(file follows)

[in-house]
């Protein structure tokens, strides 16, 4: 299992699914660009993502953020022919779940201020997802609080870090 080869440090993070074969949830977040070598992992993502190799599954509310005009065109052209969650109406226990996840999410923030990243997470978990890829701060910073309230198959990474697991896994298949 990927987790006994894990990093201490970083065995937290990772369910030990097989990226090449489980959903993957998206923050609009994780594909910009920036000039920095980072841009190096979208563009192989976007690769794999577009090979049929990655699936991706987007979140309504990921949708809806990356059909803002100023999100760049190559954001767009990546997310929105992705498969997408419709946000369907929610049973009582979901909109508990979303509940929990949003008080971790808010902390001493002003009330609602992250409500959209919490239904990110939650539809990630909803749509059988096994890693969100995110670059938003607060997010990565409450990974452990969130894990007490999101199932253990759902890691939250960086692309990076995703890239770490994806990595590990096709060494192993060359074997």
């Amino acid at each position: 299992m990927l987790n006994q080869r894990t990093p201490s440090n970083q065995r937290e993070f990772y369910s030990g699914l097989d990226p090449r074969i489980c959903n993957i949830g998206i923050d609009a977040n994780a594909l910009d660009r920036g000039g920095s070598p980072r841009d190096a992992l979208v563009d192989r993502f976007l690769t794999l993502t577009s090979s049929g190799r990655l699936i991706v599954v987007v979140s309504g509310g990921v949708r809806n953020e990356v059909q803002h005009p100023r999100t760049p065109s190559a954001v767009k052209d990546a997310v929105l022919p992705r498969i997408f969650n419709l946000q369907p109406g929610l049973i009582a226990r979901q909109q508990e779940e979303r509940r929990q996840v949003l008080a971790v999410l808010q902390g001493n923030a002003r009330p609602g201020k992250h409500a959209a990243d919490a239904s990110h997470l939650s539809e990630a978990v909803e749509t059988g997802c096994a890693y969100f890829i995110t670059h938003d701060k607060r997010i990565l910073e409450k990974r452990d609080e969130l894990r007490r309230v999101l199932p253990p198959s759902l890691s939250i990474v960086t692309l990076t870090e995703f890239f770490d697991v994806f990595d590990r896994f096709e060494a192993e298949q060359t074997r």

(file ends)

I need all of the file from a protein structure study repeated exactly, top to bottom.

[in-house]
């Protein structure tokens, strides 16, 4: 299992699914660009993502953020022919779940201020997802609080870090 080869440090993070074969949830977040070598992992993502190799599954509310005009065109052209969650109406226990996840999410923030990243997470978990890829701060910073309230198959990474697991896994298949 990927987790006994894990990093201490970083065995937290990772369910030990097989990226090449489980959903993957998206923050609009994780594909910009920036000039920095980072841009190096979208563009192989976007690769794999577009090979049929990655699936991706987007979140309504990921949708809806990356059909803002100023999100760049190559954001767009990546997310929105992705498969997408419709946000369907929610049973009582979901909109508990979303509940929990949003008080971790808010902390001493002003009330609602992250409500959209919490239904990110939650539809990630909803749509059988096994890693969100995110670059938003607060997010990565409450990974452990969130894990007490999101199932253990759902890691939250960086692309990076995703890239770490994806990595590990096709060494192993060359074997």
């Amino acid at each position: 299992m990927l987790n006994q080869r894990t990093p201490s440090n970083q065995r937290e993070f990772y369910s030990g699914l097989d990226p090449r074969i489980c959903n993957i949830g998206i923050d609009a977040n994780a594909l910009d660009r920036g000039g920095s070598p980072r841009d190096a992992l979208v563009d192989r993502f976007l690769t794999l993502t577009s090979s049929g190799r990655l699936i991706v599954v987007v979140s309504g509310g990921v949708r809806n953020e990356v059909q803002h005009p100023r999100t760049p065109s190559a954001v767009k052209d990546a997310v929105l022919p992705r498969i997408f969650n419709l946000q369907p109406g929610l049973i009582a226990r979901q909109q508990e779940e979303r509940r929990q996840v949003l008080a971790v999410l808010q902390g001493n923030a002003r009330p609602g201020k992250h409500a959209a990243d919490a239904s990110h997470l939650s539809e990630a978990v909803e749509t059988g997802c096994a890693y969100f890829i995110t670059h938003d701060k607060r997010i990565l910073e409450k990974r452990d609080e969130l894990r007490r309230v999101l199932p253990p198959s759902l890691s939250i990474v960086t692309l990076t870090e995703f890239f770490d697991v994806f990595d590990r896994f096709e060494a192993e298949q060359t074997r």